Should You Change Your Transmission Fluid?
-The first automatic transmission was introduced in the Buick concept car in the late 30s, and in the post-WWII years, automatics became more and more common, especially in luxury brands such as Cadillac and Chrysler. Early automatics were derisively referred to as “slush boxes”- they were inefficient and slow, and tended to sap power and acceleration.
Automatics use automatic transmission fluid (ATF) and fluid couplings instead of a mechanical clutch disengaged by the driver. In other words, the ATF is pressurized and used to transfer the torque through the entire unit, as well as to cool and lubricate the rotating assemblies in the transmission.
In a modern vehicle with the most driving, performance and emission functions governed by the Engine Control Module (ECM), automatic transmissions have become far more complicated. They’re just as much an electronic device as a mechanical one, and although they’ve become more efficient and reliable, they’re a lot more expensive to service when something goes wrong.
One thing that is important to remember is that heat is the archenemy of your transmission and fluid. Even running 10 or 20 degrees above the recommended operating temperature of your manufacturer can quickly break down the fluid to a point where it loses its lubrication properties. Towing a trailer or transporting heavy loads will definitely stress the transmission and cause it to run hot, and the burnt or worn transmission fluid will put additional stress on the unit and may significantly shorten its lifespan.
The Different Kinds of ATF
It is useful to know that, in the last 20 years or so, automatic transmissions have become so specialized that many require their own fluid formulations. Each type of ATF has its own friction properties, detergents, anti-corrosion agents, seal and gasket conditioners, and other additives that are customized for specific transmission. Using the wrong brand or ATF formulation will quickly damage or even destroy the transmission. Here’s a partial rundown of some of the current ATF blends:
- ATF +4: For Chrysler/Dodge/Jeep vehicles, replaces ATF+, ATF+2, ATF+3 formulations
- DEXRON III/MERCON: Pre-2006 GM models, pre-2004 Toyota, Ford/Lincoln/Mercury, and others
- DEXRON VI: Post-2006 GM models, some Fords, replaces Dexron III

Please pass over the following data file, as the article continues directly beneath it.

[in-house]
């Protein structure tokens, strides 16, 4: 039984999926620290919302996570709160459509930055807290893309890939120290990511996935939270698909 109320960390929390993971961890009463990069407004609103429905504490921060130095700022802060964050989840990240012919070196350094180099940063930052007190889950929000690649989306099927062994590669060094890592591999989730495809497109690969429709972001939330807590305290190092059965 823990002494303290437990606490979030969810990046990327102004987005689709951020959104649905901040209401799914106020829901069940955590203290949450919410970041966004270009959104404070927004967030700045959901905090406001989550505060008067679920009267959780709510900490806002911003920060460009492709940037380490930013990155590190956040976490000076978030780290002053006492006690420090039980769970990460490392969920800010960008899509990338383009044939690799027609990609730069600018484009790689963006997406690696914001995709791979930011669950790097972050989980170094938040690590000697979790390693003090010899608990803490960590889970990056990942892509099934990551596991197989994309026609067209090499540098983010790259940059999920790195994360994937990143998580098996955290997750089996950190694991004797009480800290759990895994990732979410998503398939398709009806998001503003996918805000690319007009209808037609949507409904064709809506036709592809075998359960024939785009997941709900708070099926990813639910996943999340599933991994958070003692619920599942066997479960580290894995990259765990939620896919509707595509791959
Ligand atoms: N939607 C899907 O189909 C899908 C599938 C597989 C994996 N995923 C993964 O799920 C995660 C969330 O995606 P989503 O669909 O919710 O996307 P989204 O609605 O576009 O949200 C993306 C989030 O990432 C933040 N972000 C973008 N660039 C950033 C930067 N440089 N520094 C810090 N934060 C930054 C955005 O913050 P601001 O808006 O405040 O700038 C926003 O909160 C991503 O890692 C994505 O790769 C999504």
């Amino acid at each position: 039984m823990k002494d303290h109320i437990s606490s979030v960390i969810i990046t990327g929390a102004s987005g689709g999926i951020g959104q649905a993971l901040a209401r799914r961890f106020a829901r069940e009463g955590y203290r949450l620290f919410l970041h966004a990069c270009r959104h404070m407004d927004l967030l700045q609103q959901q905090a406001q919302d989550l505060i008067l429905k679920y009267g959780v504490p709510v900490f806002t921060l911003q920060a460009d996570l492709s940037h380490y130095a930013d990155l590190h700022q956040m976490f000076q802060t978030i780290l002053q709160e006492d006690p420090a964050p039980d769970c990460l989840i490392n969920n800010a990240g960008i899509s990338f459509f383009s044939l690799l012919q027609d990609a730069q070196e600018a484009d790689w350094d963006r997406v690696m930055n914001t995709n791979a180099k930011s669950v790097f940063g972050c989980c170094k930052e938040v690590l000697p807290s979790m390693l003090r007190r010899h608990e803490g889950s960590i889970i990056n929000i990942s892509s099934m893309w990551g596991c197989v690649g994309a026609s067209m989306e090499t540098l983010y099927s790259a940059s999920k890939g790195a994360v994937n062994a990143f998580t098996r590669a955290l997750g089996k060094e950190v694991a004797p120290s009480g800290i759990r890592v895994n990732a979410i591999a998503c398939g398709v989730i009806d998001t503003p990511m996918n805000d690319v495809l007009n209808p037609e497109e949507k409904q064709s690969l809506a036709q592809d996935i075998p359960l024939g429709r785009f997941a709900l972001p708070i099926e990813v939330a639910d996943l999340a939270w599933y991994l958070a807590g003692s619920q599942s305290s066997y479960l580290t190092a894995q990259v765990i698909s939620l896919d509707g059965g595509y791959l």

- MERCON V: Most Ford/Lincoln/Mercury, Mazda B-series trucks, Mazda Tribute
- MERCON LV: Ford Duratec LE, Mazda Tribute
- MERCON SP: Some Ford 6R transmissions (others use LV)
- TOYOTA TYPE T-IV (aka T4): Some Toyota and Lexus models, replaces Type T, T-II, and T-III
So you see, there are quite a few different formulations of ATF now, each of which has its own specific properties. The correct fluid should be indicated on the transmission dipstick or in your owner’s manual.
How Often Should You Change Your Transmission Fluid
If you have a new vehicle, you should run the transmission fluid flush, change, and refill at a distance of about 40 km (check your manual for exact specification). If your vehicle is used regularly for heavy duty purposes, such as towing or transporting heavy loads, this interval should be shortened. Whenever the fluid is changed, the filter should also be changed (if your transmission has one) and the fluid should be inspected for metal shavings, plastic fragments and other signs of significant wear.
On a vehicle that has passed the 100k mile mark (especially if you bought it with a high mile mark on it), many technicians are now recommending that the fluid and filter should not be changed. If the fluid is old enough to be dark and has a burnt-toast smell, changing it may run the risk of dislodging sludge and varnish from the top to the torque converter. In such a case, these particles can make their way through the unit and the clog valves and other small passageways, leading to failure. However, this is something that should be addressed on a case-by-case basis and the decision should be taken by a qualified transmission technician.
- Pinkish-magenta and translucent (almost clear)
- Sweet-ish smell
- A drop of ATF on a paper towel should be spread to about half a dollar, with no discolored spots
- Remember to check the ATF level with the engine running and fully heated, the transmission in the park and the vehicle on the ground level.
- Check your manual for specification, but a lot of people recommend that the fluid be warm but not hot.
If you decide to change your own transmission fluid, be aware that many units do not have a drain plug on the pan like the engine does. The fluid will drain after you’ve removed enough bolts from the pan, which means it’s going to be a messy job. Check the service manual for the bolt-tightening sequence and torque specifications when replacing the bolts for the pan. Do not over-tighten the bolts, as this may distort the edge of the pan and cause leakage. If you have more questions about your transmission fluid, or even want to learn about other topics like the difference between premium vs. regular gas, reach out to us today!